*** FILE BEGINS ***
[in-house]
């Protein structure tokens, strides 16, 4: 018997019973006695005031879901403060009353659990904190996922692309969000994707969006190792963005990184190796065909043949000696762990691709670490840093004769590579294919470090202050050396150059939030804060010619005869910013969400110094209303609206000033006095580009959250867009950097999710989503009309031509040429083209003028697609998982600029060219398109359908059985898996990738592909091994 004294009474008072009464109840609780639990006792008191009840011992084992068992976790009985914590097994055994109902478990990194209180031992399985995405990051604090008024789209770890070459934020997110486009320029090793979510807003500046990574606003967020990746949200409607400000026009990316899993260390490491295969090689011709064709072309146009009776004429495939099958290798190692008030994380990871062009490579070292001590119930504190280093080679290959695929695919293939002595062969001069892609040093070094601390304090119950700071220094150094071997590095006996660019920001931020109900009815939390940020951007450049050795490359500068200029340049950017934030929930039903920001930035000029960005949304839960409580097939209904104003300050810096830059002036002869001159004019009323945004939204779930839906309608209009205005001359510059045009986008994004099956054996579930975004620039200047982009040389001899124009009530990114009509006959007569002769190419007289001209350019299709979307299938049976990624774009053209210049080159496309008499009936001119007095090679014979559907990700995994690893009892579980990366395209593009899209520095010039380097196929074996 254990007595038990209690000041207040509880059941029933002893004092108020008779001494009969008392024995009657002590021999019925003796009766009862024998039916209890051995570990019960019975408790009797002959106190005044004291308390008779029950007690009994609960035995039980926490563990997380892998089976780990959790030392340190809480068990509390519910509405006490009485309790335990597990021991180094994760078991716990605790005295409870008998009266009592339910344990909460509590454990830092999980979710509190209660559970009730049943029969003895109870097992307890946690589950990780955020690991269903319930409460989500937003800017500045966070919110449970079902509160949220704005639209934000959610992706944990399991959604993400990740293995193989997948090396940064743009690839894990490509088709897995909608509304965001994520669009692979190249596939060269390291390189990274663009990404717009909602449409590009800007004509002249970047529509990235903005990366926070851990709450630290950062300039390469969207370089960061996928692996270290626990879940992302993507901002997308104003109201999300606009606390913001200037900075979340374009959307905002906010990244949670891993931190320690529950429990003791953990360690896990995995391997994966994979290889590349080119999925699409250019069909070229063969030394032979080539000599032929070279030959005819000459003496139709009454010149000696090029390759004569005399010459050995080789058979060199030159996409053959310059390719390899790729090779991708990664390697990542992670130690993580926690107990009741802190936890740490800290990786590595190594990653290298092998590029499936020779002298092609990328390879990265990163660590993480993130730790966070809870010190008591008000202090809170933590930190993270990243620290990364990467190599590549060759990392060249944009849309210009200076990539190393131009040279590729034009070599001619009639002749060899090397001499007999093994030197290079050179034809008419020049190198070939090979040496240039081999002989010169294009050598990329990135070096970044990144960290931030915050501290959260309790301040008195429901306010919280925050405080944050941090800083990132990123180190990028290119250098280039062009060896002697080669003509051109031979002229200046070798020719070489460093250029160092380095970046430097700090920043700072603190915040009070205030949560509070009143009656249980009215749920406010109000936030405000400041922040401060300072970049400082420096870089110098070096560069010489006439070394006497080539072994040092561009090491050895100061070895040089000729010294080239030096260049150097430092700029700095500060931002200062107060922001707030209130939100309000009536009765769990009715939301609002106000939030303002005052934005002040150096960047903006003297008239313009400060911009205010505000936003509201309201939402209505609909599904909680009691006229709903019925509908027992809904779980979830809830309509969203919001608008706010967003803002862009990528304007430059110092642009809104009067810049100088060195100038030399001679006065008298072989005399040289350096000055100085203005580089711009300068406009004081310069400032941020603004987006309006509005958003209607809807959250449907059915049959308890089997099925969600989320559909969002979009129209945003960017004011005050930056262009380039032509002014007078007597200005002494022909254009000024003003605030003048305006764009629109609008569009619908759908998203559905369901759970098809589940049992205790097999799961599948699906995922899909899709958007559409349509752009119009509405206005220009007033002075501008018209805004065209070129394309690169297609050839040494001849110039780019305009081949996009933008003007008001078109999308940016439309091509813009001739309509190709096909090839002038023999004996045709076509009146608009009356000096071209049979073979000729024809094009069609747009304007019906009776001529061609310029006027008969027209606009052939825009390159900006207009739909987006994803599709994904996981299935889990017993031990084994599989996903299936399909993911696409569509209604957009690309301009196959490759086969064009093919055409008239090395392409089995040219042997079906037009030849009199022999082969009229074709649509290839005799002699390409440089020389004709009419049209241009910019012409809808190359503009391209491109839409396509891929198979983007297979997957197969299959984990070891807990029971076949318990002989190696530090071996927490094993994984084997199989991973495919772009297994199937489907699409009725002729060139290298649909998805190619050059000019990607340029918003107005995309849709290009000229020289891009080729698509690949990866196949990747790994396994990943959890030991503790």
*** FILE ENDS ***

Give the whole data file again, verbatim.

[in-house]
């Protein structure tokens, strides 16, 4: 018997019973006695005031879901403060009353659990904190996922692309969000994707969006190792963005990184190796065909043949000696762990691709670490840093004769590579294919470090202050050396150059939030804060010619005869910013969400110094209303609206000033006095580009959250867009950097999710989503009309031509040429083209003028697609998982600029060219398109359908059985898996990738592909091994 004294009474008072009464109840609780639990006792008191009840011992084992068992976790009985914590097994055994109902478990990194209180031992399985995405990051604090008024789209770890070459934020997110486009320029090793979510807003500046990574606003967020990746949200409607400000026009990316899993260390490491295969090689011709064709072309146009009776004429495939099958290798190692008030994380990871062009490579070292001590119930504190280093080679290959695929695919293939002595062969001069892609040093070094601390304090119950700071220094150094071997590095006996660019920001931020109900009815939390940020951007450049050795490359500068200029340049950017934030929930039903920001930035000029960005949304839960409580097939209904104003300050810096830059002036002869001159004019009323945004939204779930839906309608209009205005001359510059045009986008994004099956054996579930975004620039200047982009040389001899124009009530990114009509006959007569002769190419007289001209350019299709979307299938049976990624774009053209210049080159496309008499009936001119007095090679014979559907990700995994690893009892579980990366395209593009899209520095010039380097196929074996 254990007595038990209690000041207040509880059941029933002893004092108020008779001494009969008392024995009657002590021999019925003796009766009862024998039916209890051995570990019960019975408790009797002959106190005044004291308390008779029950007690009994609960035995039980926490563990997380892998089976780990959790030392340190809480068990509390519910509405006490009485309790335990597990021991180094994760078991716990605790005295409870008998009266009592339910344990909460509590454990830092999980979710509190209660559970009730049943029969003895109870097992307890946690589950990780955020690991269903319930409460989500937003800017500045966070919110449970079902509160949220704005639209934000959610992706944990399991959604993400990740293995193989997948090396940064743009690839894990490509088709897995909608509304965001994520669009692979190249596939060269390291390189990274663009990404717009909602449409590009800007004509002249970047529509990235903005990366926070851990709450630290950062300039390469969207370089960061996928692996270290626990879940992302993507901002997308104003109201999300606009606390913001200037900075979340374009959307905002906010990244949670891993931190320690529950429990003791953990360690896990995995391997994966994979290889590349080119999925699409250019069909070229063969030394032979080539000599032929070279030959005819000459003496139709009454010149000696090029390759004569005399010459050995080789058979060199030159996409053959310059390719390899790729090779991708990664390697990542992670130690993580926690107990009741802190936890740490800290990786590595190594990653290298092998590029499936020779002298092609990328390879990265990163660590993480993130730790966070809870010190008591008000202090809170933590930190993270990243620290990364990467190599590549060759990392060249944009849309210009200076990539190393131009040279590729034009070599001619009639002749060899090397001499007999093994030197290079050179034809008419020049190198070939090979040496240039081999002989010169294009050598990329990135070096970044990144960290931030915050501290959260309790301040008195429901306010919280925050405080944050941090800083990132990123180190990028290119250098280039062009060896002697080669003509051109031979002229200046070798020719070489460093250029160092380095970046430097700090920043700072603190915040009070205030949560509070009143009656249980009215749920406010109000936030405000400041922040401060300072970049400082420096870089110098070096560069010489006439070394006497080539072994040092561009090491050895100061070895040089000729010294080239030096260049150097430092700029700095500060931002200062107060922001707030209130939100309000009536009765769990009715939301609002106000939030303002005052934005002040150096960047903006003297008239313009400060911009205010505000936003509201309201939402209505609909599904909680009691006229709903019925509908027992809904779980979830809830309509969203919001608008706010967003803002862009990528304007430059110092642009809104009067810049100088060195100038030399001679006065008298072989005399040289350096000055100085203005580089711009300068406009004081310069400032941020603004987006309006509005958003209607809807959250449907059915049959308890089997099925969600989320559909969002979009129209945003960017004011005050930056262009380039032509002014007078007597200005002494022909254009000024003003605030003048305006764009629109609008569009619908759908998203559905369901759970098809589940049992205790097999799961599948699906995922899909899709958007559409349509752009119009509405206005220009007033002075501008018209805004065209070129394309690169297609050839040494001849110039780019305009081949996009933008003007008001078109999308940016439309091509813009001739309509190709096909090839002038023999004996045709076509009146608009009356000096071209049979073979000729024809094009069609747009304007019906009776001529061609310029006027008969027209606009052939825009390159900006207009739909987006994803599709994904996981299935889990017993031990084994599989996903299936399909993911696409569509209604957009690309301009196959490759086969064009093919055409008239090395392409089995040219042997079906037009030849009199022999082969009229074709649509290839005799002699390409440089020389004709009419049209241009910019012409809808190359503009391209491109839409396509891929198979983007297979997957197969299959984990070891807990029971076949318990002989190696530090071996927490094993994984084997199989991973495919772009297994199937489907699409009725002729060139290298649909998805190619050059000019990607340029918003107005995309849709290009000229020289891009080729698509690949990866196949990747790994396994990943959890030991503790």